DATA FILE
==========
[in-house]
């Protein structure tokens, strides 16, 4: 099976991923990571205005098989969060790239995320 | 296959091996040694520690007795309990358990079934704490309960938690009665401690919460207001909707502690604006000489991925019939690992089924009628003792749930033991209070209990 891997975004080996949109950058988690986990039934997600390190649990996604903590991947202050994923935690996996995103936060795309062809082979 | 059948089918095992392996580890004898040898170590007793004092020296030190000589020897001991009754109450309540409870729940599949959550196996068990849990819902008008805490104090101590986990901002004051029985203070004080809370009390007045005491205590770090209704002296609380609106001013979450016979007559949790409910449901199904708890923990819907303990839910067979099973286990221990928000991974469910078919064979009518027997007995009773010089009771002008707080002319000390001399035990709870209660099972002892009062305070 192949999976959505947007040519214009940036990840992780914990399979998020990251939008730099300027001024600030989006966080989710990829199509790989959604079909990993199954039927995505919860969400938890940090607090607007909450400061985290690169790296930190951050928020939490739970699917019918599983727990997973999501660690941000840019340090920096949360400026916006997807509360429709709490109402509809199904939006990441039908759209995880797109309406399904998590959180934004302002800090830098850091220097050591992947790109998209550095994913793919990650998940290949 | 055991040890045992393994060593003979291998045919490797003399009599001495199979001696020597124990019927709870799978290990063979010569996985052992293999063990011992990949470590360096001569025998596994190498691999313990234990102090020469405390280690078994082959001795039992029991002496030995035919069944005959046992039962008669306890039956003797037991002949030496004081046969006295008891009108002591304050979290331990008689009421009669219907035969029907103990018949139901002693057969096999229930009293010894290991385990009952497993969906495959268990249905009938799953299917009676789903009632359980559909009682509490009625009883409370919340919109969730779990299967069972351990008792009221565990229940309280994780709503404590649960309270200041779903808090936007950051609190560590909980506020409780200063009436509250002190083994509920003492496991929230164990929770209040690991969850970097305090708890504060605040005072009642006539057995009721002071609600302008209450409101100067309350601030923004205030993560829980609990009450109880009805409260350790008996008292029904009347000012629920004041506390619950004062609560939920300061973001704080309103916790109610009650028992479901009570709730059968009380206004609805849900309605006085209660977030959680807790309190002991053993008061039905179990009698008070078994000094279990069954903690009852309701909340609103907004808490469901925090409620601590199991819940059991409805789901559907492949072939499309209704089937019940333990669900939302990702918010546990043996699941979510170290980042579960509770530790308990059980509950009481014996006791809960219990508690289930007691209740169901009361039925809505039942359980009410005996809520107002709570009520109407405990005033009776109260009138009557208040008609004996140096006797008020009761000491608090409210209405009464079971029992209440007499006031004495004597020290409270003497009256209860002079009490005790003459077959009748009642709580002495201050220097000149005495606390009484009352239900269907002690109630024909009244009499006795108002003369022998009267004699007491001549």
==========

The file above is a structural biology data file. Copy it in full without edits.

[in-house]
């Protein structure tokens, strides 16, 4: 099976991923990571205005098989969060790239995320 | 296959091996040694520690007795309990358990079934704490309960938690009665401690919460207001909707502690604006000489991925019939690992089924009628003792749930033991209070209990 891997975004080996949109950058988690986990039934997600390190649990996604903590991947202050994923935690996996995103936060795309062809082979 | 059948089918095992392996580890004898040898170590007793004092020296030190000589020897001991009754109450309540409870729940599949959550196996068990849990819902008008805490104090101590986990901002004051029985203070004080809370009390007045005491205590770090209704002296609380609106001013979450016979007559949790409910449901199904708890923990819907303990839910067979099973286990221990928000991974469910078919064979009518027997007995009773010089009771002008707080002319000390001399035990709870209660099972002892009062305070 192949999976959505947007040519214009940036990840992780914990399979998020990251939008730099300027001024600030989006966080989710990829199509790989959604079909990993199954039927995505919860969400938890940090607090607007909450400061985290690169790296930190951050928020939490739970699917019918599983727990997973999501660690941000840019340090920096949360400026916006997807509360429709709490109402509809199904939006990441039908759209995880797109309406399904998590959180934004302002800090830098850091220097050591992947790109998209550095994913793919990650998940290949 | 055991040890045992393994060593003979291998045919490797003399009599001495199979001696020597124990019927709870799978290990063979010569996985052992293999063990011992990949470590360096001569025998596994190498691999313990234990102090020469405390280690078994082959001795039992029991002496030995035919069944005959046992039962008669306890039956003797037991002949030496004081046969006295008891009108002591304050979290331990008689009421009669219907035969029907103990018949139901002693057969096999229930009293010894290991385990009952497993969906495959268990249905009938799953299917009676789903009632359980559909009682509490009625009883409370919340919109969730779990299967069972351990008792009221565990229940309280994780709503404590649960309270200041779903808090936007950051609190560590909980506020409780200063009436509250002190083994509920003492496991929230164990929770209040690991969850970097305090708890504060605040005072009642006539057995009721002071609600302008209450409101100067309350601030923004205030993560829980609990009450109880009805409260350790008996008292029904009347000012629920004041506390619950004062609560939920300061973001704080309103916790109610009650028992479901009570709730059968009380206004609805849900309605006085209660977030959680807790309190002991053993008061039905179990009698008070078994000094279990069954903690009852309701909340609103907004808490469901925090409620601590199991819940059991409805789901559907492949072939499309209704089937019940333990669900939302990702918010546990043996699941979510170290980042579960509770530790308990059980509950009481014996006791809960219990508690289930007691209740169901009361039925809505039942359980009410005996809520107002709570009520109407405990005033009776109260009138009557208040008609004996140096006797008020009761000491608090409210209405009464079971029992209440007499006031004495004597020290409270003497009256209860002079009490005790003459077959009748009642709580002495201050220097000149005495606390009484009352239900269907002690109630024909009244009499006795108002003369022998009267004699007491001549």